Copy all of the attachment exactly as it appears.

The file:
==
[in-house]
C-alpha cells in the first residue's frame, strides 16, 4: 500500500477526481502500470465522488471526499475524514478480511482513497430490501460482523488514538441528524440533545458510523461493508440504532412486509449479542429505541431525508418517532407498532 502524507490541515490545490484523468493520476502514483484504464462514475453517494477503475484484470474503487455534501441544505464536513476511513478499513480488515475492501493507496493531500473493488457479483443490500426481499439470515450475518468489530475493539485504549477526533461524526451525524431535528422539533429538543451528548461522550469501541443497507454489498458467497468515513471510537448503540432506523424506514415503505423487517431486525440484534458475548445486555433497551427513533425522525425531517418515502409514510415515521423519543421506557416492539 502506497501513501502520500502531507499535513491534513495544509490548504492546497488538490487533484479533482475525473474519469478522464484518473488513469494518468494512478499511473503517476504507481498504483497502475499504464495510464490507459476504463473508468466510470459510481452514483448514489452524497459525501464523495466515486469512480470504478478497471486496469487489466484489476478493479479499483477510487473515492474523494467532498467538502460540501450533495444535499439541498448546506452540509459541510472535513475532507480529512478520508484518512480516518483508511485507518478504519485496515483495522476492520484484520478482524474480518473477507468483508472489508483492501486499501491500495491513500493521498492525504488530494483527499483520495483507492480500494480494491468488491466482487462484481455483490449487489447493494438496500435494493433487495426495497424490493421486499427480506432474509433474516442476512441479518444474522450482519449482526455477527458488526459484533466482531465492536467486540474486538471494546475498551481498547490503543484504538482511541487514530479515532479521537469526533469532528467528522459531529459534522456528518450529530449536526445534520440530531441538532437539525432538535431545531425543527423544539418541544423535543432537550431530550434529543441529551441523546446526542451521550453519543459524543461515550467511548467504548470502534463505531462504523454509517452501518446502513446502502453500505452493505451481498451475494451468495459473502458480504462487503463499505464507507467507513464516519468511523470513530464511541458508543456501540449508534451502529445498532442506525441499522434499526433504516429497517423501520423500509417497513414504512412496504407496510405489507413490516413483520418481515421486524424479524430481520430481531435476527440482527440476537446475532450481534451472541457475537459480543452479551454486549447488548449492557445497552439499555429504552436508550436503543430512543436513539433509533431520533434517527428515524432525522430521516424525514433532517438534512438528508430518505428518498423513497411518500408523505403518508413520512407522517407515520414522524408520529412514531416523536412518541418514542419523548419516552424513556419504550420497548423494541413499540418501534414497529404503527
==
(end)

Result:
[in-house]
C-alpha cells in the first residue's frame, strides 16, 4: 500500500477526481502500470465522488471526499475524514478480511482513497430490501460482523488514538441528524440533545458510523461493508440504532412486509449479542429505541431525508418517532407498532 502524507490541515490545490484523468493520476502514483484504464462514475453517494477503475484484470474503487455534501441544505464536513476511513478499513480488515475492501493507496493531500473493488457479483443490500426481499439470515450475518468489530475493539485504549477526533461524526451525524431535528422539533429538543451528548461522550469501541443497507454489498458467497468515513471510537448503540432506523424506514415503505423487517431486525440484534458475548445486555433497551427513533425522525425531517418515502409514510415515521423519543421506557416492539 502506497501513501502520500502531507499535513491534513495544509490548504492546497488538490487533484479533482475525473474519469478522464484518473488513469494518468494512478499511473503517476504507481498504483497502475499504464495510464490507459476504463473508468466510470459510481452514483448514489452524497459525501464523495466515486469512480470504478478497471486496469487489466484489476478493479479499483477510487473515492474523494467532498467538502460540501450533495444535499439541498448546506452540509459541510472535513475532507480529512478520508484518512480516518483508511485507518478504519485496515483495522476492520484484520478482524474480518473477507468483508472489508483492501486499501491500495491513500493521498492525504488530494483527499483520495483507492480500494480494491468488491466482487462484481455483490449487489447493494438496500435494493433487495426495497424490493421486499427480506432474509433474516442476512441479518444474522450482519449482526455477527458488526459484533466482531465492536467486540474486538471494546475498551481498547490503543484504538482511541487514530479515532479521537469526533469532528467528522459531529459534522456528518450529530449536526445534520440530531441538532437539525432538535431545531425543527423544539418541544423535543432537550431530550434529543441529551441523546446526542451521550453519543459524543461515550467511548467504548470502534463505531462504523454509517452501518446502513446502502453500505452493505451481498451475494451468495459473502458480504462487503463499505464507507467507513464516519468511523470513530464511541458508543456501540449508534451502529445498532442506525441499522434499526433504516429497517423501520423500509417497513414504512412496504407496510405489507413490516413483520418481515421486524424479524430481520430481531435476527440482527440476537446475532450481534451472541457475537459480543452479551454486549447488548449492557445497552439499555429504552436508550436503543430512543436513539433509533431520533434517527428515524432525522430521516424525514433532517438534512438528508430518505428518498423513497411518500408523505403518508413520512407522517407515520414522524408520529412514531416523536412518541418514542419523548419516552424513556419504550420497548423494541413499540418501534414497529404503527